In the post-Cold War world, France, Germany and Poland concocted the Weimar Triangle as a way to foster cooperation amongst the three countries. The trio has weakened over the years – due to differing national priorities – but Russia’s invasion of Ukraine might necessitate getting the gang back together.

Thanks to their renewed military collaboration, the Weimar Triangle will be working to develop long-range weapons to enhance their defensive capabilities; the aim is to prevent Russia from falling back into its old ways. While these three countries have a good thing going, Henry Kissinger argued that a Weimar Quartet might be even better – if not necessary.

Ukraine would strengthen the triangles’ ability to ensure regional stability and effectively counter Russian threats. The bottom line is that when (or if since we’re feeling optimistic) the Russians come knocking, these countries sure as hell want all the tools and partners necessary to stop them in their tracks…

Here at Zeihan On Geopolitics we select a single charity to sponsor. We have two criteria:

First, we look across the world and use our skill sets to identify where the needs are most acute. Second, we look for an institution with preexisting networks for both materials gathering and aid distribution. That way we know every cent of our donation is not simply going directly to where help is needed most, but our donations serve as a force multiplier for a system already in existence. Then we give what we can.

Today, our chosen charity is a group called Medshare, which provides emergency medical services to communities in need, with a very heavy emphasis on locations facing acute crises. Medshare operates right in the thick of it. Until future notice, every cent we earn from every book we sell in every format through every retailer is going to Medshare’s Ukraine fund.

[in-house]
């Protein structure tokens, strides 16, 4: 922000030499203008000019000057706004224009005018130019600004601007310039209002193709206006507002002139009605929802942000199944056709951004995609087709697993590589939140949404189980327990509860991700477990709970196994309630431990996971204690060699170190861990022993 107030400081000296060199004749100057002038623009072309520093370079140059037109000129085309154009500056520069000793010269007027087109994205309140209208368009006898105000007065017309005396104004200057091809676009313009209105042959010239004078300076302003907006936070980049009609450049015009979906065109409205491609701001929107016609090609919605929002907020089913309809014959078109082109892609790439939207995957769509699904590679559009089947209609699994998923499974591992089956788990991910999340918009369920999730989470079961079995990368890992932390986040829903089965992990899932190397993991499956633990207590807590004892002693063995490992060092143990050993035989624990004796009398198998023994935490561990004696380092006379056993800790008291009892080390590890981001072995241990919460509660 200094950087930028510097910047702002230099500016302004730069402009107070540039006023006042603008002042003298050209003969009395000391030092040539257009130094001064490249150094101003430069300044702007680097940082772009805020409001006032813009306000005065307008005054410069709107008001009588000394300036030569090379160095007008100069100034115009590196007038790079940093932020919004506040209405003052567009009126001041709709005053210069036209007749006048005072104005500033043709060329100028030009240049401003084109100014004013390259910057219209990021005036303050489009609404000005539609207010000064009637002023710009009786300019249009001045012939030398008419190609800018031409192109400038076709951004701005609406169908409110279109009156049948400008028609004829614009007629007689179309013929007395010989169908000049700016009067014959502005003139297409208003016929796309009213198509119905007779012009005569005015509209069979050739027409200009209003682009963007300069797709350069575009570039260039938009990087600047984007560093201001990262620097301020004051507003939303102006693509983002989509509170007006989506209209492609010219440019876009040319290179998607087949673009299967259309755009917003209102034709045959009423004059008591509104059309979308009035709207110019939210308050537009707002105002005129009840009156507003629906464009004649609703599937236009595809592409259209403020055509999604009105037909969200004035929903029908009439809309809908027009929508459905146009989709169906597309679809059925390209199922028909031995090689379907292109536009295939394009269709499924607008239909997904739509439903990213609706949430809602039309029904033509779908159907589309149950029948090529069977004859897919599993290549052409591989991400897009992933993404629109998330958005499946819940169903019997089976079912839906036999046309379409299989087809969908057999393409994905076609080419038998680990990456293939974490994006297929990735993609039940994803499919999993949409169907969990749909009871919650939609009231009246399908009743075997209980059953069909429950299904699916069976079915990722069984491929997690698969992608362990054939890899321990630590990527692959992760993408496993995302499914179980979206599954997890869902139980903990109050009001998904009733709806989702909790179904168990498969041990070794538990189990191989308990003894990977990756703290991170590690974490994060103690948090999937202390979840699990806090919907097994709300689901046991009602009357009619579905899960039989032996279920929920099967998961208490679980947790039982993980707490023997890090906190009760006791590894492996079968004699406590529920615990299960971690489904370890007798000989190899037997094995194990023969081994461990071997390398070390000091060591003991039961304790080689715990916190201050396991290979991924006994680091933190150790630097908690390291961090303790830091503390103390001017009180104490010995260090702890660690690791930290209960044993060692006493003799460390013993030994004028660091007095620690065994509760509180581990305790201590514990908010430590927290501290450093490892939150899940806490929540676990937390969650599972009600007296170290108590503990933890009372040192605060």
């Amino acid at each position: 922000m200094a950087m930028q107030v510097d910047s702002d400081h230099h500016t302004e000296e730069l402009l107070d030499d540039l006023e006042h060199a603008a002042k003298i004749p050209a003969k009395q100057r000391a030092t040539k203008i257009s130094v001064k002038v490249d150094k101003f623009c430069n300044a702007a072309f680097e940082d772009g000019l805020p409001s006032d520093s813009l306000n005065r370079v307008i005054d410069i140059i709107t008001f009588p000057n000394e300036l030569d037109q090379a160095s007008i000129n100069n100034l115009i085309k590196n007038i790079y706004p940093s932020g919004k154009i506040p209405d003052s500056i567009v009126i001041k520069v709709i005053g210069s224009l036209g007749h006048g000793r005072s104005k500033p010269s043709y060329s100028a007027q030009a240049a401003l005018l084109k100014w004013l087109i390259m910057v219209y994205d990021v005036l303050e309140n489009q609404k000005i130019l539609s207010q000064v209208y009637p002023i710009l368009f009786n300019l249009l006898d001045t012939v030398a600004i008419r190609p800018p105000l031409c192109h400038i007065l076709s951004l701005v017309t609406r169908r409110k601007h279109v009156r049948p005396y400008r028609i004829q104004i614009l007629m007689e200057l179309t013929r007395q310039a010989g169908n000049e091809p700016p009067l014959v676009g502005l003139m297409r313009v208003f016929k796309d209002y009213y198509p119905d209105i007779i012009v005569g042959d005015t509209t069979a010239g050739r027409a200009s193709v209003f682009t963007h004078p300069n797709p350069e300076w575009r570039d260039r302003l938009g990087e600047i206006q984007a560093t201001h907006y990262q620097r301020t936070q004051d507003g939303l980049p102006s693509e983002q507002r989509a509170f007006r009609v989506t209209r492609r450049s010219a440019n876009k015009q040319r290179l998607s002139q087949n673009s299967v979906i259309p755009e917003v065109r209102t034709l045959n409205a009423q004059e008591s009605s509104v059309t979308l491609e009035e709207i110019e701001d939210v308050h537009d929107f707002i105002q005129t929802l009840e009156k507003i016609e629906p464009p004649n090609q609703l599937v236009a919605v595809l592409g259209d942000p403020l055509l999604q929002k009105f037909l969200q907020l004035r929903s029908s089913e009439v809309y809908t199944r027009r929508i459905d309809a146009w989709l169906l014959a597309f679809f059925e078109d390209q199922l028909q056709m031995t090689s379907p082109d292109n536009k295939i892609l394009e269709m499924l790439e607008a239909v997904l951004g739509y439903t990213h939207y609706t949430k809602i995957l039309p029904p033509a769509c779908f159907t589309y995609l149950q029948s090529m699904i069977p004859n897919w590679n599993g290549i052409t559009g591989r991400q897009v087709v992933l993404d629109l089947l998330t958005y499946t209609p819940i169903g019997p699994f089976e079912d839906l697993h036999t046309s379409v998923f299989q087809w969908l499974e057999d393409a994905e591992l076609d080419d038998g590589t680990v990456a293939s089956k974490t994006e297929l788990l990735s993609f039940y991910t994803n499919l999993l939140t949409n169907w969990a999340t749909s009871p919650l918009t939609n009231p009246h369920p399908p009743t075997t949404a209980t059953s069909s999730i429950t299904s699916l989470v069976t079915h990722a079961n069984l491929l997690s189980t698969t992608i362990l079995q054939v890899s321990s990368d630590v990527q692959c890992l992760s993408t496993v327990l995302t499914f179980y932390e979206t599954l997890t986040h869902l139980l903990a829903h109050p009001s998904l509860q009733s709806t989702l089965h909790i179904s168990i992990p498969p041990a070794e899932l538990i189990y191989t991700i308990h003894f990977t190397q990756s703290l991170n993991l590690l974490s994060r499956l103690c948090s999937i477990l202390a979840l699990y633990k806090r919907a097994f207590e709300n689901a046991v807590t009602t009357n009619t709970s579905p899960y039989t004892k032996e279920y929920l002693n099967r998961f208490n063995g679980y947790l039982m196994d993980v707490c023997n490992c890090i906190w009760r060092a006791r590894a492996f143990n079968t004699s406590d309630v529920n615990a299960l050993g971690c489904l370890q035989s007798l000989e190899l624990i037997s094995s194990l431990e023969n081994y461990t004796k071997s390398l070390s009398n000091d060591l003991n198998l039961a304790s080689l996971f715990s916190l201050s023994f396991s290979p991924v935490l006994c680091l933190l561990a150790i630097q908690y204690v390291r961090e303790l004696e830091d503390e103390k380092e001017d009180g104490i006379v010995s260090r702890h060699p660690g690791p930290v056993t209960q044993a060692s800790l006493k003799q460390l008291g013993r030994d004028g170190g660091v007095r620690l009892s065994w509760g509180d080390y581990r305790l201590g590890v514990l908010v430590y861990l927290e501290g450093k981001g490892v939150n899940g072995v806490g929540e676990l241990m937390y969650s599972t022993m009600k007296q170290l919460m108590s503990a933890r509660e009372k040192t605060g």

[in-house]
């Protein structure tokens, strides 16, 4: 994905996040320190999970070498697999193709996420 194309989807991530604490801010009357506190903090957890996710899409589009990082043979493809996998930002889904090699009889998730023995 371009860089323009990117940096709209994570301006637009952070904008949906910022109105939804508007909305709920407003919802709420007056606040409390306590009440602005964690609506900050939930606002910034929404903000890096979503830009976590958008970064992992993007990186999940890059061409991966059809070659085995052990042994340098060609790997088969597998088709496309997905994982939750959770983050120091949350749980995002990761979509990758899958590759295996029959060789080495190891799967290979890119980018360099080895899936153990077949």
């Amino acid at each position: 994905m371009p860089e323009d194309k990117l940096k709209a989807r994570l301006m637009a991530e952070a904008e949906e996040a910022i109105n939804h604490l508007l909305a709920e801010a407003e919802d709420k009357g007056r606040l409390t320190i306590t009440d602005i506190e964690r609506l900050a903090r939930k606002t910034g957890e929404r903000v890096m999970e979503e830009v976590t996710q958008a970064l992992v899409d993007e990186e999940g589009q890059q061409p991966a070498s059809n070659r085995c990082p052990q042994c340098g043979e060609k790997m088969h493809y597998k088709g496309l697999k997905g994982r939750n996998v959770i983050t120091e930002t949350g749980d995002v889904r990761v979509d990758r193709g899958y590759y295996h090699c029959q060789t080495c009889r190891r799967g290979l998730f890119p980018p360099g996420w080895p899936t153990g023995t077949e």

And then there’s you.

Our newsletters and videologues are not only free, they will always be free. We also will never share your contact information with anyone. All we ask is that if you find one of our releases in any way useful, that you make a donation to Medshare. Over one third of Ukraine’s pre-war population has either been forced from their homes, kidnapped and shipped to Russia, or is trying to survive in occupied lands. This is our way to help who we can. Please, join us.


Hey everybody, Peter Zeihan here. Coming to you from the base of the serious part of West Spanish Peak in New Mexico, adjacent to southern Colorado. I’m waiting for a storm to pass before I get out on the ridge line. Being 6.5 feet tall and a Thunder Boomer isn’t really the best call. Anyway, on the topic of things that have been mehhhh, but very soon may be incredible.

Today, 27th of June, there was a summit with a group called the Weimar Triangle, which includes the leadership of France, Poland, and Germany, the three critical countries of the Northern European Plain. The Weimar Triangle was envisioned in the aftermath of the Cold War when Poland was no longer a Soviet satellite country and was on the way to joining the European Union and NATO organizations that Poland has since joined. The idea was that in the long swath of bloody European history, France, Germany, and Poland tended to find themselves on different sides of most major issues, leading to many of the major wars.

Anyway, the idea was that if you get them all on the same side, then the Northern European Plain, instead of being the most blood-soaked part of the planet, can become something better—a path of trade and cooperation.

And you could argue that the idea of the Weimar Triangle has been realized, but it’s not because of the triangle. This is how it all started in the 1990s, but by the time we got to the 2010s, the three countries drifted apart. France tried to be an independent pole in international affairs, which is always a mixed bag. Germany tried to forego the politics and security talks and simply focused on trade by exploiting labor and infrastructure in Central Europe, taking a completely amoral position on everything that mattered. And Poland was in and out, in and out, with every possible interpretation of what it means to be Polish. Remember that Poland had its first democratic elections in the early 1990s.